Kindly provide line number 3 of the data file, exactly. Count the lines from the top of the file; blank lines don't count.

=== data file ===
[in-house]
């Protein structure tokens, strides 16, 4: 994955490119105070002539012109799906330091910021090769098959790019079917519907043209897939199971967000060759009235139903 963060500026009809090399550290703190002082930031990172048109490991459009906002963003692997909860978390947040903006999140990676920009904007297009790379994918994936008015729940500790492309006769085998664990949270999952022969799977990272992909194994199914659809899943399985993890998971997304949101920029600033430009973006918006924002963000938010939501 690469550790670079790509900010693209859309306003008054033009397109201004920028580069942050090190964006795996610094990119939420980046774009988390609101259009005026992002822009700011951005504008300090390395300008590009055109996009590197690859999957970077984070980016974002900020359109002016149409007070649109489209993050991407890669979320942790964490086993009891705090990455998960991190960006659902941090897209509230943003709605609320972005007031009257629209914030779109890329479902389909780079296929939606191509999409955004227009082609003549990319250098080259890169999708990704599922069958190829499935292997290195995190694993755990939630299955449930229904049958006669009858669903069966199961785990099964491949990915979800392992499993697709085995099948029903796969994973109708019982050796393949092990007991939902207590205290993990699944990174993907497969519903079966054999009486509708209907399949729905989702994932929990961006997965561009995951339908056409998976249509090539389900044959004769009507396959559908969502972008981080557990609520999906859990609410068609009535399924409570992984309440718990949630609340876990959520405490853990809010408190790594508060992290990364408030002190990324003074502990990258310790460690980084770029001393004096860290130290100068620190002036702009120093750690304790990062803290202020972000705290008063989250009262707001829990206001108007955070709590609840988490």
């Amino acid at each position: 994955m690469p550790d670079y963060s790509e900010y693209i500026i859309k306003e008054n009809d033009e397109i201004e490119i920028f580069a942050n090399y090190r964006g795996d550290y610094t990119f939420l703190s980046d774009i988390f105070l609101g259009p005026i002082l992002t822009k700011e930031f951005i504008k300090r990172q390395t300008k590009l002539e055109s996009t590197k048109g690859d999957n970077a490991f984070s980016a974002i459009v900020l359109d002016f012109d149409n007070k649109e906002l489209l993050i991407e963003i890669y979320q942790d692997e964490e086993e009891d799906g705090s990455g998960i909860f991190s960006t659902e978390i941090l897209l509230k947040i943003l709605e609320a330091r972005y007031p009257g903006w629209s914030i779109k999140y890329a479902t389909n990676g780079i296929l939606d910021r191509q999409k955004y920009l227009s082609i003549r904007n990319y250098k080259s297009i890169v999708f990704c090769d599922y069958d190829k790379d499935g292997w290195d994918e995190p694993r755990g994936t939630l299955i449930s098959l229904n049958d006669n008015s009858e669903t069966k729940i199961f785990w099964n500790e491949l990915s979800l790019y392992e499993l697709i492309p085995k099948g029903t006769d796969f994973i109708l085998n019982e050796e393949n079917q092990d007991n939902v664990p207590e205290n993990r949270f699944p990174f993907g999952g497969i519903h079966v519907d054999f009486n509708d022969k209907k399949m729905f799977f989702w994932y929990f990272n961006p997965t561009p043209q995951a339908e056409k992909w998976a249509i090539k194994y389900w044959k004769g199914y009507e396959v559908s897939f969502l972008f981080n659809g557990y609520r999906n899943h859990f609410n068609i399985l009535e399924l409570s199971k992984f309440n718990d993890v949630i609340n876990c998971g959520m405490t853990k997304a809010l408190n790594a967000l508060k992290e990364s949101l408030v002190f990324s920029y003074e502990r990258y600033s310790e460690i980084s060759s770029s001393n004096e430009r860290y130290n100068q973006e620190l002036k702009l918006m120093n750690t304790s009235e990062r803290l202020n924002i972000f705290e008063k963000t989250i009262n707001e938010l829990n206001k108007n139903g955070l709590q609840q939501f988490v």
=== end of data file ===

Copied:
């Amino acid at each position: 994955m690469p550790d670079y963060s790509e900010y693209i500026i859309k306003e008054n009809d033009e397109i201004e490119i920028f580069a942050n090399y090190r964006g795996d550290y610094t990119f939420l703190s980046d774009i988390f105070l609101g259009p005026i002082l992002t822009k700011e930031f951005i504008k300090r990172q390395t300008k590009l002539e055109s996009t590197k048109g690859d999957n970077a490991f984070s980016a974002i459009v900020l359109d002016f012109d149409n007070k649109e906002l489209l993050i991407e963003i890669y979320q942790d692997e964490e086993e009891d799906g705090s990455g998960i909860f991190s960006t659902e978390i941090l897209l509230k947040i943003l709605e609320a330091r972005y007031p009257g903006w629209s914030i779109k999140y890329a479902t389909n990676g780079i296929l939606d910021r191509q999409k955004y920009l227009s082609i003549r904007n990319y250098k080259s297009i890169v999708f990704c090769d599922y069958d190829k790379d499935g292997w290195d994918e995190p694993r755990g994936t939630l299955i449930s098959l229904n049958d006669n008015s009858e669903t069966k729940i199961f785990w099964n500790e491949l990915s979800l790019y392992e499993l697709i492309p085995k099948g029903t006769d796969f994973i109708l085998n019982e050796e393949n079917q092990d007991n939902v664990p207590e205290n993990r949270f699944p990174f993907g999952g497969i519903h079966v519907d054999f009486n509708d022969k209907k399949m729905f799977f989702w994932y929990f990272n961006p997965t561009p043209q995951a339908e056409k992909w998976a249509i090539k194994y389900w044959k004769g199914y009507e396959v559908s897939f969502l972008f981080n659809g557990y609520r999906n899943h859990f609410n068609i399985l009535e399924l409570s199971k992984f309440n718990d993890v949630i609340n876990c998971g959520m405490t853990k997304a809010l408190n790594a967000l508060k992290e990364s949101l408030v002190f990324s920029y003074e502990r990258y600033s310790e460690i980084s060759s770029s001393n004096e430009r860290y130290n100068q973006e620190l002036k702009l918006m120093n750690t304790s009235e990062r803290l202020n924002i972000f705290e008063k963000t989250i009262n707001e938010l829990n206001k108007n139903g955070l709590q609840q939501f988490v």